Recently, with the media houses becoming bigger and more powerful, the increasing competition gave rise to sensationalism and trivialization of news which were noticed both by discerning media professionals as well as by the general public. Impact of such news on the youth was discussed. Ineffectiveness of the media in public education as well as inability of the media to create a strong public opinion were evident. Journalists were lured with gifts by the powerful and the wealthy. With journalism influenced by leftist ideology, journalists in general deviated from conservatism in their view point.
Editors became rich and joined the elite class. Journalists were accused of blackmailing. Corruption - both financial and ideological – was not unknown in journalism.
As the motive of profit making became deep rooted, journalism became subordinate to the bottom line. Advertisement revenues became indispensable. Dependency on the governments was unavoidable for sustenance. PR (Public Relation) business entities came into the picture. Those who had self interest in public debate owned media houses and editorial policies were formulated preserving their own interests.
Till this point of time, a fairly distinct demarcation was observed between the news content and the advertisements. A reader would have distinguished an advertisement from the news. Editorial preferences were noticed but it was viewed as the considered opinion of the editorial board within the boundaries of freedom of expression.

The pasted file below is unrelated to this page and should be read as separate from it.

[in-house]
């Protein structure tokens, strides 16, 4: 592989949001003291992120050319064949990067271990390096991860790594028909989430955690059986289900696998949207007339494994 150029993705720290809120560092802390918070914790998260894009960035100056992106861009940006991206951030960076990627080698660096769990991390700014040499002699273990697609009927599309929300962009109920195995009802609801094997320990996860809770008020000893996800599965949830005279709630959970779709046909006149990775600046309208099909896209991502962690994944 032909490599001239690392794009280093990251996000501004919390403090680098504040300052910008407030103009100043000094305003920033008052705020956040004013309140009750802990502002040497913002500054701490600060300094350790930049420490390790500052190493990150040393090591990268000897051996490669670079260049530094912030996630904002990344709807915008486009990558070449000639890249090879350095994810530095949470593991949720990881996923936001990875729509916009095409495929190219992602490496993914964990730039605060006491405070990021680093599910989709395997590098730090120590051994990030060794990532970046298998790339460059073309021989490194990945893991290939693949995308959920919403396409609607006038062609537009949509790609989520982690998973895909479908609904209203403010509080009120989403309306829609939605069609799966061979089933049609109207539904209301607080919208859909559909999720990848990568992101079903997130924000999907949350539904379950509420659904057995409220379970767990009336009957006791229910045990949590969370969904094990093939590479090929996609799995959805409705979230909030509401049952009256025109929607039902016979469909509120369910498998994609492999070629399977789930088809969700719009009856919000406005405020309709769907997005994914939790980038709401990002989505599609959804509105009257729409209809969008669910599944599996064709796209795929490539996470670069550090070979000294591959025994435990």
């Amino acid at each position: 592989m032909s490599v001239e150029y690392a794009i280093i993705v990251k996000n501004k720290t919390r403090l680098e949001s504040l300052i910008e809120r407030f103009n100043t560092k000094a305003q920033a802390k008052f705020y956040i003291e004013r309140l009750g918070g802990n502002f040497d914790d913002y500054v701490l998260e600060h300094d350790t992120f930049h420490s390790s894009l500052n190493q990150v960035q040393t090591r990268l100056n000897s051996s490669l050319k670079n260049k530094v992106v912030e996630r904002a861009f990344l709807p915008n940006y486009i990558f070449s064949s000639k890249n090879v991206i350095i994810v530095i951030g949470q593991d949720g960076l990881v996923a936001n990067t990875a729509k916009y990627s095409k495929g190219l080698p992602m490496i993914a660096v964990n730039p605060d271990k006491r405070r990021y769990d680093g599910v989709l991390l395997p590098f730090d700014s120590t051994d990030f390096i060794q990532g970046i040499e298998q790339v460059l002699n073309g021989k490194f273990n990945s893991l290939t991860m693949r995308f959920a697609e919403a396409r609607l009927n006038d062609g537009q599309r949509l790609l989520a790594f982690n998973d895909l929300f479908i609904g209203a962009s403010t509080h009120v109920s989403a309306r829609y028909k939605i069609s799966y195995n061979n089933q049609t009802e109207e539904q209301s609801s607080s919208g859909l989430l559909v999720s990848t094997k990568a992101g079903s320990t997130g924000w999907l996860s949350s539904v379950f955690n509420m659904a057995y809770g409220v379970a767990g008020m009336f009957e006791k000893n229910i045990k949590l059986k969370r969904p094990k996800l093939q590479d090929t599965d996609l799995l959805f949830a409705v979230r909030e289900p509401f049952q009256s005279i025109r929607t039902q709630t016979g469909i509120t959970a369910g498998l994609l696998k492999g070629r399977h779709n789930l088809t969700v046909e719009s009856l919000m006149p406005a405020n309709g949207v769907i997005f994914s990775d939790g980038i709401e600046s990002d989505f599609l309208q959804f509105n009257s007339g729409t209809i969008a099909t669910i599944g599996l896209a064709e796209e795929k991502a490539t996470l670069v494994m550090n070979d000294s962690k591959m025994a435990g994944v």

Existence of Paid News phenomenon, revealed in 2009, exposed the blurring of the distinction line between the news and the advertisement. According to PCI, paid news is “Any news or analysis appearing in any media (Print & Electronic) for a price in cash or kind as consideration.” Paid News was found to play a significant role during elections trying to mislead people in favor for or against a particular candidate. There is a realization that, this new trend may undermine the democratic process and can have serious destabilizing effects.
Public scrutiny of Nira Radia tapes in the background of 2G spectrum scam, has once again confirmed the influence of money on the working of the media.
Implications and Examples
Paid –news is a fraud operating at three levels.
1. The reader does not distinguish the paid content from other news/views
2. The person who is paying hides his/her expenditure from legal scrutiny (EC)
3. Income of Media Company is not disclosed in the balance sheet.